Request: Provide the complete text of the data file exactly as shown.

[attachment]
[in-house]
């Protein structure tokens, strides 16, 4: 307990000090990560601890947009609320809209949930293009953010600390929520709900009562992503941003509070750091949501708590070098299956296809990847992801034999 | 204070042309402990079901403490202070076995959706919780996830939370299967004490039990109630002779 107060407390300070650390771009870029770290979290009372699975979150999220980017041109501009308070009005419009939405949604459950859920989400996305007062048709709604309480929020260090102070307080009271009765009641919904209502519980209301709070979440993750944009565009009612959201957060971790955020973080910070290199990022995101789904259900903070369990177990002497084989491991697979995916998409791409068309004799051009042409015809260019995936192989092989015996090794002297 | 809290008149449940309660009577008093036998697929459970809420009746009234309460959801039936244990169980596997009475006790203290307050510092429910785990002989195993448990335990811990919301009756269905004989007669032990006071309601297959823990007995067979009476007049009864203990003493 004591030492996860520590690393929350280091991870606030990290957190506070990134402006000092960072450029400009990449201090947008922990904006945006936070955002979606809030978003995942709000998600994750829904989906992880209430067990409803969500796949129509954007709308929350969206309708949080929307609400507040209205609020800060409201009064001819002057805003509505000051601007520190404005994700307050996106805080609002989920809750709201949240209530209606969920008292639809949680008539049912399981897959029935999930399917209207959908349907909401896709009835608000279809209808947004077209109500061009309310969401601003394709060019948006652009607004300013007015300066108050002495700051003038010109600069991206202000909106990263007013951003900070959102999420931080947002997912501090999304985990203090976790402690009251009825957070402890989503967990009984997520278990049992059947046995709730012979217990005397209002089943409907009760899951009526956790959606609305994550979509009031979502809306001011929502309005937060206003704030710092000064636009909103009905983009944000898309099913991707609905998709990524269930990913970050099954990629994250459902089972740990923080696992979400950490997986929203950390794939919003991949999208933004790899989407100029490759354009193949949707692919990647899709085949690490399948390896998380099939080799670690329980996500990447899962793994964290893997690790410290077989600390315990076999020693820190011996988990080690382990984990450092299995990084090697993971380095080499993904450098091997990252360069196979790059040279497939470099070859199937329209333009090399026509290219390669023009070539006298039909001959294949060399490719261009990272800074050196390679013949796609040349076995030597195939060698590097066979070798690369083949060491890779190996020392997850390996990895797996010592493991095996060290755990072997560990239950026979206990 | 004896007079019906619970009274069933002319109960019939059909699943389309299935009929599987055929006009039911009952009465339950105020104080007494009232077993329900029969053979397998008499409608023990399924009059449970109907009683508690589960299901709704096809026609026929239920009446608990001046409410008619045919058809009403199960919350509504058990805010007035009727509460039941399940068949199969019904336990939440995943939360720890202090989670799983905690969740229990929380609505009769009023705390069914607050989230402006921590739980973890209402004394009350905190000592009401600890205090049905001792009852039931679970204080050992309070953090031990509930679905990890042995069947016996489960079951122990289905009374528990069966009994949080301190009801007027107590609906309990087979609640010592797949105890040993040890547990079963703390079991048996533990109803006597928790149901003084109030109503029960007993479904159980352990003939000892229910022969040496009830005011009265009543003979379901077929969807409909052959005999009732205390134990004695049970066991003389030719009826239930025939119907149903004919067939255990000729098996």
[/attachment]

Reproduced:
[in-house]
């Protein structure tokens, strides 16, 4: 307990000090990560601890947009609320809209949930293009953010600390929520709900009562992503941003509070750091949501708590070098299956296809990847992801034999 | 204070042309402990079901403490202070076995959706919780996830939370299967004490039990109630002779 107060407390300070650390771009870029770290979290009372699975979150999220980017041109501009308070009005419009939405949604459950859920989400996305007062048709709604309480929020260090102070307080009271009765009641919904209502519980209301709070979440993750944009565009009612959201957060971790955020973080910070290199990022995101789904259900903070369990177990002497084989491991697979995916998409791409068309004799051009042409015809260019995936192989092989015996090794002297 | 809290008149449940309660009577008093036998697929459970809420009746009234309460959801039936244990169980596997009475006790203290307050510092429910785990002989195993448990335990811990919301009756269905004989007669032990006071309601297959823990007995067979009476007049009864203990003493 004591030492996860520590690393929350280091991870606030990290957190506070990134402006000092960072450029400009990449201090947008922990904006945006936070955002979606809030978003995942709000998600994750829904989906992880209430067990409803969500796949129509954007709308929350969206309708949080929307609400507040209205609020800060409201009064001819002057805003509505000051601007520190404005994700307050996106805080609002989920809750709201949240209530209606969920008292639809949680008539049912399981897959029935999930399917209207959908349907909401896709009835608000279809209808947004077209109500061009309310969401601003394709060019948006652009607004300013007015300066108050002495700051003038010109600069991206202000909106990263007013951003900070959102999420931080947002997912501090999304985990203090976790402690009251009825957070402890989503967990009984997520278990049992059947046995709730012979217990005397209002089943409907009760899951009526956790959606609305994550979509009031979502809306001011929502309005937060206003704030710092000064636009909103009905983009944000898309099913991707609905998709990524269930990913970050099954990629994250459902089972740990923080696992979400950490997986929203950390794939919003991949999208933004790899989407100029490759354009193949949707692919990647899709085949690490399948390896998380099939080799670690329980996500990447899962793994964290893997690790410290077989600390315990076999020693820190011996988990080690382990984990450092299995990084090697993971380095080499993904450098091997990252360069196979790059040279497939470099070859199937329209333009090399026509290219390669023009070539006298039909001959294949060399490719261009990272800074050196390679013949796609040349076995030597195939060698590097066979070798690369083949060491890779190996020392997850390996990895797996010592493991095996060290755990072997560990239950026979206990 | 004896007079019906619970009274069933002319109960019939059909699943389309299935009929599987055929006009039911009952009465339950105020104080007494009232077993329900029969053979397998008499409608023990399924009059449970109907009683508690589960299901709704096809026609026929239920009446608990001046409410008619045919058809009403199960919350509504058990805010007035009727509460039941399940068949199969019904336990939440995943939360720890202090989670799983905690969740229990929380609505009769009023705390069914607050989230402006921590739980973890209402004394009350905190000592009401600890205090049905001792009852039931679970204080050992309070953090031990509930679905990890042995069947016996489960079951122990289905009374528990069966009994949080301190009801007027107590609906309990087979609640010592797949105890040993040890547990079963703390079991048996533990109803006597928790149901003084109030109503029960007993479904159980352990003939000892229910022969040496009830005011009265009543003979379901077929969807409909052959005999009732205390134990004695049970066991003389030719009826239930025939119907149903004919067939255990000729098996």